The Environmental Advisory Panel was a 2009 innovation, of uncertain provenance. It is made up of councillors (Council Leader Richard Leese and Deputy Leader Jim Battle are regular attendees, with the Exec Member for the Environment – Nigel Murphy, chairing), and council officers from the “green city team”. But the larger part of the membership is made up of volunteers from campaigning groups, academia, the business sector and so on. It meets every 6 or 8 weeks. It is supposed to be a “critical friend” of the council, bringing in new ideas. It is supposed to scrutinise the aforementioned Environmental Strategy Programme Board, but since it doesn’t have either ESP or the ESPB minutes, it never really does that job. Last year it helped make the “Manchester A Certain Future” document get written on time. But that was then, and this is now, and its role is going to have to shift, (and intelligent things have been said about that) because of the creation of …
the Steering Group. This is a classic arms length strategy – where the Council knows that it needs both the appearance and the reality of outside thinking at work. The Steering Group is essentially there to, well, steer – It’s there to get more “buy in” for the Action Plan, currently endorsed by a pitifully small number of organisations, and to make the Stakeholder Conference on Tuesday November 30th happen. And the following
The Steering Group, which has met twice so far, is chaired by Steve Connor of Creative Concern. It has 3 members from the “Manchester Partnership”, 3 from the Council, 3 from that Environmental Advisory Panel and other seconded folks, including Jackie Potter of Corridor Manchester, Jackie Potter, chief exec of “Corridor”, Helen Bidwell, Director and Head of Research and Consultation at Vision TwentyOne, a “Stakeholder Analysis and Communications” company, Gaby Porter of Action for Sustainable Living and Laura Wolfe, of the marketing company Journey 9 “marketing for innovation and growth.”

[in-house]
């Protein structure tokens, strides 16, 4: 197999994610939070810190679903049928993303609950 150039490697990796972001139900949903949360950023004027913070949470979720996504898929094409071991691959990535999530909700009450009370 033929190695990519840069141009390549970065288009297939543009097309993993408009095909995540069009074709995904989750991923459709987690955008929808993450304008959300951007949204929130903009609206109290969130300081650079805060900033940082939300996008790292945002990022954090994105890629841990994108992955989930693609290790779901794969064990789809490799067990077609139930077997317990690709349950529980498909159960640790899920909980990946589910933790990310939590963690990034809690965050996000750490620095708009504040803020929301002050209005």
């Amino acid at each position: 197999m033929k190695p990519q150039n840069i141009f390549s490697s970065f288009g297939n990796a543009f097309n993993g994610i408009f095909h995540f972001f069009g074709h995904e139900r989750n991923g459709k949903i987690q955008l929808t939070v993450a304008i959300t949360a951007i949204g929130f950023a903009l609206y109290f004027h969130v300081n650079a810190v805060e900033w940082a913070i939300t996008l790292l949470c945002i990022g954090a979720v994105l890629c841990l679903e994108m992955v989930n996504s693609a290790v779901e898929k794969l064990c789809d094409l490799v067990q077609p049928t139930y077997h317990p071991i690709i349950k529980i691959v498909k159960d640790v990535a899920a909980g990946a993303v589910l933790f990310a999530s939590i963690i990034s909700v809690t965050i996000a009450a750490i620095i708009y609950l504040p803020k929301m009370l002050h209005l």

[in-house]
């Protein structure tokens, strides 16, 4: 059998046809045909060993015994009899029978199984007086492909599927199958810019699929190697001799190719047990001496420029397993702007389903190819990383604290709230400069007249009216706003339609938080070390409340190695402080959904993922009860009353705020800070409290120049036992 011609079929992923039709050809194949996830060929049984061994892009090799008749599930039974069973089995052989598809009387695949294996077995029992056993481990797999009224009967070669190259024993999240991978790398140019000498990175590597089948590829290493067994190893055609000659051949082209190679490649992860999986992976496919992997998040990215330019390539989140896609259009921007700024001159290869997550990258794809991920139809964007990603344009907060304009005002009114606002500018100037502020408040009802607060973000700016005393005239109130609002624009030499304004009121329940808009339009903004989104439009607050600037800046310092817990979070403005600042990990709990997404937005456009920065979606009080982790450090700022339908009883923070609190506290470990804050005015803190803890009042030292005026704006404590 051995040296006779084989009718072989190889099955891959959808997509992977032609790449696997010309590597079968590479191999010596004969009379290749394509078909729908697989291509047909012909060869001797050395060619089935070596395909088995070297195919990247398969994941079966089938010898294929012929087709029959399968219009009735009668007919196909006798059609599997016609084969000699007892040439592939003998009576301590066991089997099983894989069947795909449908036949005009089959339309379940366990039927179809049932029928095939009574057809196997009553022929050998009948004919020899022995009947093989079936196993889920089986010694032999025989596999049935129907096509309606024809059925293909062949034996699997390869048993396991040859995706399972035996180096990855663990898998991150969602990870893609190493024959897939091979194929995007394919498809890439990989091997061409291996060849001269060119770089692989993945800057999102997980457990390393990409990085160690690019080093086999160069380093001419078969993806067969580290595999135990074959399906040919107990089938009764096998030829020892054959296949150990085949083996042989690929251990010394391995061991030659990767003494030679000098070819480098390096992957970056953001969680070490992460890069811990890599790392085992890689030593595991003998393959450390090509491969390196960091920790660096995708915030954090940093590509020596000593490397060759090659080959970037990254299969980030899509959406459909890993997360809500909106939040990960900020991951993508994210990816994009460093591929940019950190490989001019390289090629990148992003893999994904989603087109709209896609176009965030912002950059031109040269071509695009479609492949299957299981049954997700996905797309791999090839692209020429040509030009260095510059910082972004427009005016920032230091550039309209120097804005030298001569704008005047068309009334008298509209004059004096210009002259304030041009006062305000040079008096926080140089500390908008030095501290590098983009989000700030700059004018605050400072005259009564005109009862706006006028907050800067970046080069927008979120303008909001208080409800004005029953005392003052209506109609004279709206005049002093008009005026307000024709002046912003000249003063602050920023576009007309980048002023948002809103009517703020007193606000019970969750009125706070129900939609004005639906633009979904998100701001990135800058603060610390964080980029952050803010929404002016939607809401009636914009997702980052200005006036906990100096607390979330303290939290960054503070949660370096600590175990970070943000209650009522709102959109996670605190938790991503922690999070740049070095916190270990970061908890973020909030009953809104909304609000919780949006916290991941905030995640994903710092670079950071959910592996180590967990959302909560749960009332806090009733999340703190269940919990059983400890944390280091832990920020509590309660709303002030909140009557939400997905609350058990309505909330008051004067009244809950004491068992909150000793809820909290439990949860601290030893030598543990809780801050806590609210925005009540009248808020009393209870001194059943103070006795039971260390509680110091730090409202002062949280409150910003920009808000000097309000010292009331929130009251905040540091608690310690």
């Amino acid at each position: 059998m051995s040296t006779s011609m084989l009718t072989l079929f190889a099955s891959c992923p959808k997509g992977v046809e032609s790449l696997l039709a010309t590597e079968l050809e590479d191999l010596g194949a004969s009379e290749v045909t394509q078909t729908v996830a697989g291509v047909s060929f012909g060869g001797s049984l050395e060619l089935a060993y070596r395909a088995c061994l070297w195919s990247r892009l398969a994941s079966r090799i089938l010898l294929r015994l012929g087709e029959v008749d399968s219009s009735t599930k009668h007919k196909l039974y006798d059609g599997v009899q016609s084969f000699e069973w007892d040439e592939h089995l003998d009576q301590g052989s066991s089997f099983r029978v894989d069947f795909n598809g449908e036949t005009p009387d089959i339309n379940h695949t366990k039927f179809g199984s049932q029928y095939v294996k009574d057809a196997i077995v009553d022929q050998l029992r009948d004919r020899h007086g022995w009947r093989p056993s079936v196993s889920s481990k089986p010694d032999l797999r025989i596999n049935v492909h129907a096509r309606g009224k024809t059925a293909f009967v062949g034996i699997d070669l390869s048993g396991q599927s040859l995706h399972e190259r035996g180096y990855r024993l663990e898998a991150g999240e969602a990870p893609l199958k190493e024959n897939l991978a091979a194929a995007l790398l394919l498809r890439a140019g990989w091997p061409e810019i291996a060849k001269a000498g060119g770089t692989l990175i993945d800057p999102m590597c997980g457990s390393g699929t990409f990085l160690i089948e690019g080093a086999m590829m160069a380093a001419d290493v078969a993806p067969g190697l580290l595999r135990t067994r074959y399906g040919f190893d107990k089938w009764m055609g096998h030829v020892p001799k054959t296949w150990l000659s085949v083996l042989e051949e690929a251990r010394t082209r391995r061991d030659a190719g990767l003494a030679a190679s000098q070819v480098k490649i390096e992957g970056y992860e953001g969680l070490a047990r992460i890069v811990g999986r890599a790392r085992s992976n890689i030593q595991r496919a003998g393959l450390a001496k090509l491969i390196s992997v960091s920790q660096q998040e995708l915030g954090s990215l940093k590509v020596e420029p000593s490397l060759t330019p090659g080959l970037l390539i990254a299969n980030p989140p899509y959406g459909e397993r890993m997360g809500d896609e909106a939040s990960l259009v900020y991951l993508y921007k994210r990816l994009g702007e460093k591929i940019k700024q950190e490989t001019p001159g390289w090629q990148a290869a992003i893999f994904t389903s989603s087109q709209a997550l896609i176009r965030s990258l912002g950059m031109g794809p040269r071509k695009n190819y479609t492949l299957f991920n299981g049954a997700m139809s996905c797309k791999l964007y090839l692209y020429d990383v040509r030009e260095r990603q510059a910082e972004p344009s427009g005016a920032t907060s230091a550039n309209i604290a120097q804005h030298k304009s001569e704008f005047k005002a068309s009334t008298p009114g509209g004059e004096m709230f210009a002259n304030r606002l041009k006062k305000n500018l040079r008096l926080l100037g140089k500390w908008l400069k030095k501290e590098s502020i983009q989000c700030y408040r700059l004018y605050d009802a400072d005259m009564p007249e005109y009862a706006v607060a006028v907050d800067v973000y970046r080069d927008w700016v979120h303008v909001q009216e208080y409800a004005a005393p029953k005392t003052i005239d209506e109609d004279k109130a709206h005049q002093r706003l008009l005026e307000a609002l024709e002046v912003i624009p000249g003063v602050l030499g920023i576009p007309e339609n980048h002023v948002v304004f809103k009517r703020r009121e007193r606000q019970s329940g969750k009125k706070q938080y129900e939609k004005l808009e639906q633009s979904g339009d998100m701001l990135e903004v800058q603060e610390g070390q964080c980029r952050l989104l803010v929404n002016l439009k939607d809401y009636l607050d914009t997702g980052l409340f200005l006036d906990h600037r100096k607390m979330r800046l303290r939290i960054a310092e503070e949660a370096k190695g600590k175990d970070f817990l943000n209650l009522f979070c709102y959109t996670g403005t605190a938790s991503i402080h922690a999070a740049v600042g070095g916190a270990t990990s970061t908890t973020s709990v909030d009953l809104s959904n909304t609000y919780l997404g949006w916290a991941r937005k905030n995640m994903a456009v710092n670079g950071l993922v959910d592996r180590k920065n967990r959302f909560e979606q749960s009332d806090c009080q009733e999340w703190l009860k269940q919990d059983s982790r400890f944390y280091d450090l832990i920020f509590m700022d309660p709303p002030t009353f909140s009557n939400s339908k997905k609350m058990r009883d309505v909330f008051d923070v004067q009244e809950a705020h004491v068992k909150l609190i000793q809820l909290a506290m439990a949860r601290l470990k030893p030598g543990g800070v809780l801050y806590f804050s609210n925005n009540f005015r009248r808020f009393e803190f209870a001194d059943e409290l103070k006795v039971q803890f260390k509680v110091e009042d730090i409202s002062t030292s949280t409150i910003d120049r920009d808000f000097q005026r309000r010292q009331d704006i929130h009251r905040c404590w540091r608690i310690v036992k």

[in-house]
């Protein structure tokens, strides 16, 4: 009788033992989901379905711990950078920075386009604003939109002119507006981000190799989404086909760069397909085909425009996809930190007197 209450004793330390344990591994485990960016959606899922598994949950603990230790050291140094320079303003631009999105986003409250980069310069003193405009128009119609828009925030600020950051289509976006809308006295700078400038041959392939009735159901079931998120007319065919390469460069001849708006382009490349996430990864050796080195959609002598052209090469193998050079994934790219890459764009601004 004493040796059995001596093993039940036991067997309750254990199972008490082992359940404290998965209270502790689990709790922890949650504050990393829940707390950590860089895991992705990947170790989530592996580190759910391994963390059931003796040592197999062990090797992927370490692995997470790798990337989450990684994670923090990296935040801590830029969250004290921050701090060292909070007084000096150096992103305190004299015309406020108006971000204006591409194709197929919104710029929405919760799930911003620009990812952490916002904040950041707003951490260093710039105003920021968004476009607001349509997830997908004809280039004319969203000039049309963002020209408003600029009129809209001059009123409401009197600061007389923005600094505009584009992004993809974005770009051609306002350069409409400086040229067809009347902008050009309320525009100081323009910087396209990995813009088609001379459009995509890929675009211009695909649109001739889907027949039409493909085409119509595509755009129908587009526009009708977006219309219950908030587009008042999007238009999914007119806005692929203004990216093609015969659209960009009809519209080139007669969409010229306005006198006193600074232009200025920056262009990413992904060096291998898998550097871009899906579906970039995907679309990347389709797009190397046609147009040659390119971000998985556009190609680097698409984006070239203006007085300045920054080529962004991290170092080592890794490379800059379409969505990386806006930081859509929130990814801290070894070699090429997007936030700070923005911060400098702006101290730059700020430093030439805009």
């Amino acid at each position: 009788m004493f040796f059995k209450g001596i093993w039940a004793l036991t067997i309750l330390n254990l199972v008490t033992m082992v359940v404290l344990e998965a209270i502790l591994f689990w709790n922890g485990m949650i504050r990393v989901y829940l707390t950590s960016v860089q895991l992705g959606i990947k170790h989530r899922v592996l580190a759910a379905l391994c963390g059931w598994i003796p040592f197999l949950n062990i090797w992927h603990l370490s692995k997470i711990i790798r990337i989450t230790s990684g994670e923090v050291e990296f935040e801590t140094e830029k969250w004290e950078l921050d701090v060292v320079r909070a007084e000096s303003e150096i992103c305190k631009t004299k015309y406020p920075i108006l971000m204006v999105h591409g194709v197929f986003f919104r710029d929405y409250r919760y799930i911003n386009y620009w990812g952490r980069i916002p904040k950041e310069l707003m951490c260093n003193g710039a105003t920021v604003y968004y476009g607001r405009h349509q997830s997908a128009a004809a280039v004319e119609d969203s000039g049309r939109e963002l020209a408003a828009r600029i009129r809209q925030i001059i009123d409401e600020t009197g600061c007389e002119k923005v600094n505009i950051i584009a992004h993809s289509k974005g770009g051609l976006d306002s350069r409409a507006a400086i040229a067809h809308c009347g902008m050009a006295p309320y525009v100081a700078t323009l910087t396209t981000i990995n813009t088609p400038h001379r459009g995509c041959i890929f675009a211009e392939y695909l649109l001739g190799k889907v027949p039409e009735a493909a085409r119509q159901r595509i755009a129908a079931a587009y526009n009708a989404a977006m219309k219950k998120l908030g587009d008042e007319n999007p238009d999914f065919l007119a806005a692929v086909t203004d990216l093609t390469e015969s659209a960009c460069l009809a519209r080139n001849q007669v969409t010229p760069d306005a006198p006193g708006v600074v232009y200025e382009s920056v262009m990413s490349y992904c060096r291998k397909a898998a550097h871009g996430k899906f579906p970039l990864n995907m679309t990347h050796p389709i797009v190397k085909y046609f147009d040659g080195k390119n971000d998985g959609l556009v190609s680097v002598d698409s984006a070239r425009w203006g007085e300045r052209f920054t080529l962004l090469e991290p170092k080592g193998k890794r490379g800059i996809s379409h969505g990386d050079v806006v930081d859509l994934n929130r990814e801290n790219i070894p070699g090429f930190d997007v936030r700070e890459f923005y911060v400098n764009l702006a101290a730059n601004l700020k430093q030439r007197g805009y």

A businessperson and an academic have also been invited.
Its meetings are not (currently) open to the public, which is mildly ironic for a body that is about buy-in and transparency.
(it would be crude, rude and politically ill-advised to point out that a steer is just the same old bull without the standard amount of bollocks)
So, the Environmental Advisory Panel shouts or mumbles advisories from the sidelines. The ESPB is tasked with making things happen within the Council, or appear to happen. The Exec is where the buck stops and the Steering Group schmoozes everyone else onto the same page.
When all is said and done, a lot more will be said…. and done? Not so much.
So, throughout this video we’ve been talking about a silence. Can you tell what it is yet? It’s an essential democratic deficit, that Mancunians are going to have to name and shame into oblivion. Where and how – outside of annual council elections, and an annual stakeholder conference – does scrutiny of progress, stasis or regress take place?
That can change. You can help change it. Come to the “Manchester: what’s our future” launch on Thursday 23rd September. It’s a good preparation for the official “Stakeholder Conference on Tuesday 30th November.
This video has- by necessity, ignored the crucial city region level. There’s a Greater Manchester Strategy (July 2009). There’s the AGMA, and its monthly executive meetings. There’s the Environment Commission. There’s the prospect of some LEPers, now that the NWDA has dropped off. Maybe if someone starts paying me to do what the academics of Manchester University ought to be doing – explaining to the wider world what is going on – then I can crack on with that. Just a thought.